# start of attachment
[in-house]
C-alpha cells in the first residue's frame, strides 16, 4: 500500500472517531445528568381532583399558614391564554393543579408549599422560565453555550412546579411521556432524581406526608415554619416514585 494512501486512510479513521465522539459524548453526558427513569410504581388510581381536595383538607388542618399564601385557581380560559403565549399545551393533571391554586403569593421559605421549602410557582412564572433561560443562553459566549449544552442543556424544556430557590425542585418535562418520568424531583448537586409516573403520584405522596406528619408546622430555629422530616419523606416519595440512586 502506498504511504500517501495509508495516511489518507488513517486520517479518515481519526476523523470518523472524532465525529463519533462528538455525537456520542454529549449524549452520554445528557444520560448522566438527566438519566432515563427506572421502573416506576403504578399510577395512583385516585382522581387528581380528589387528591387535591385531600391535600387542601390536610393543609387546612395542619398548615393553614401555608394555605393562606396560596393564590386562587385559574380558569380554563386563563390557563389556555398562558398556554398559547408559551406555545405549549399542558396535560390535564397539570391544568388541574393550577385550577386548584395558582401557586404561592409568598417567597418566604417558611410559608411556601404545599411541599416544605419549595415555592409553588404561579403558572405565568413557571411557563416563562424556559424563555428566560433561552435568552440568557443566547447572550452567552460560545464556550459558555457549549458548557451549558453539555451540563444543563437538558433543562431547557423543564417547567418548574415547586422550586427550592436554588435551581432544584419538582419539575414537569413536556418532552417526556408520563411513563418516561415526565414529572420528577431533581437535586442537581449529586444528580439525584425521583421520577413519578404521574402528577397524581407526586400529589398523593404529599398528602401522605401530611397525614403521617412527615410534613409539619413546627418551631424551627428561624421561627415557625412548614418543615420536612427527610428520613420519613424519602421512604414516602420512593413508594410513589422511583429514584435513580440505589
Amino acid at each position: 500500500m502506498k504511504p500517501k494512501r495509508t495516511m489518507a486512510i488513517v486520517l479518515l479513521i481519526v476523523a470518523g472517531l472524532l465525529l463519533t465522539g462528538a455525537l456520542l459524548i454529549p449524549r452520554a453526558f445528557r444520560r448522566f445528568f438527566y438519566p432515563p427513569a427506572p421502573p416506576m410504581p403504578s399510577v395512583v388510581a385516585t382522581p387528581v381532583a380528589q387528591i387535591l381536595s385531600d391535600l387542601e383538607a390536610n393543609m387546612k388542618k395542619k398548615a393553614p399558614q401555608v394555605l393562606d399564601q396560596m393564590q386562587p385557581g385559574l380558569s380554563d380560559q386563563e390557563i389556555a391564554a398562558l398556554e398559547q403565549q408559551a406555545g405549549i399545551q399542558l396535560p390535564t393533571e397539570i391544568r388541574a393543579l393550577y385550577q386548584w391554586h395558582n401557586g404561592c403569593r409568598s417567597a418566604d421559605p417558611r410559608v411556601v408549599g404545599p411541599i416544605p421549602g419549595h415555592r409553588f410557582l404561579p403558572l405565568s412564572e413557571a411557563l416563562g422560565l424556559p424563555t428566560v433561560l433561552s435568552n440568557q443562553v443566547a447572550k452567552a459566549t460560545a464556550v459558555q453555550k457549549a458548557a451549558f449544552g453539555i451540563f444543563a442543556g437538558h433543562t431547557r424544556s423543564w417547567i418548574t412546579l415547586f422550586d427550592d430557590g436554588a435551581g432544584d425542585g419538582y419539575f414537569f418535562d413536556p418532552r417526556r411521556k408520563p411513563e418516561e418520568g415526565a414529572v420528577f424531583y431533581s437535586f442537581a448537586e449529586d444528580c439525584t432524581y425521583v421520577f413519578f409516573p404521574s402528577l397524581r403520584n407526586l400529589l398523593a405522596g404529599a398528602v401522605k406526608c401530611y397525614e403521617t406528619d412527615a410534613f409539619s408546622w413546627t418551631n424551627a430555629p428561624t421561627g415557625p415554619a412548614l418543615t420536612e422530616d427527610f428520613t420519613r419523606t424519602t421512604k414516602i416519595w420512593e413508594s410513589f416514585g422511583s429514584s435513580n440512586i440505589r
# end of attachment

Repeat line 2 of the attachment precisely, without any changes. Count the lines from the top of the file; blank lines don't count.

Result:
C-alpha cells in the first residue's frame, strides 16, 4: 500500500472517531445528568381532583399558614391564554393543579408549599422560565453555550412546579411521556432524581406526608415554619416514585 494512501486512510479513521465522539459524548453526558427513569410504581388510581381536595383538607388542618399564601385557581380560559403565549399545551393533571391554586403569593421559605421549602410557582412564572433561560443562553459566549449544552442543556424544556430557590425542585418535562418520568424531583448537586409516573403520584405522596406528619408546622430555629422530616419523606416519595440512586 502506498504511504500517501495509508495516511489518507488513517486520517479518515481519526476523523470518523472524532465525529463519533462528538455525537456520542454529549449524549452520554445528557444520560448522566438527566438519566432515563427506572421502573416506576403504578399510577395512583385516585382522581387528581380528589387528591387535591385531600391535600387542601390536610393543609387546612395542619398548615393553614401555608394555605393562606396560596393564590386562587385559574380558569380554563386563563390557563389556555398562558398556554398559547408559551406555545405549549399542558396535560390535564397539570391544568388541574393550577385550577386548584395558582401557586404561592409568598417567597418566604417558611410559608411556601404545599411541599416544605419549595415555592409553588404561579403558572405565568413557571411557563416563562424556559424563555428566560433561552435568552440568557443566547447572550452567552460560545464556550459558555457549549458548557451549558453539555451540563444543563437538558433543562431547557423543564417547567418548574415547586422550586427550592436554588435551581432544584419538582419539575414537569413536556418532552417526556408520563411513563418516561415526565414529572420528577431533581437535586442537581449529586444528580439525584425521583421520577413519578404521574402528577397524581407526586400529589398523593404529599398528602401522605401530611397525614403521617412527615410534613409539619413546627418551631424551627428561624421561627415557625412548614418543615420536612427527610428520613420519613424519602421512604414516602420512593413508594410513589422511583429514584435513580440505589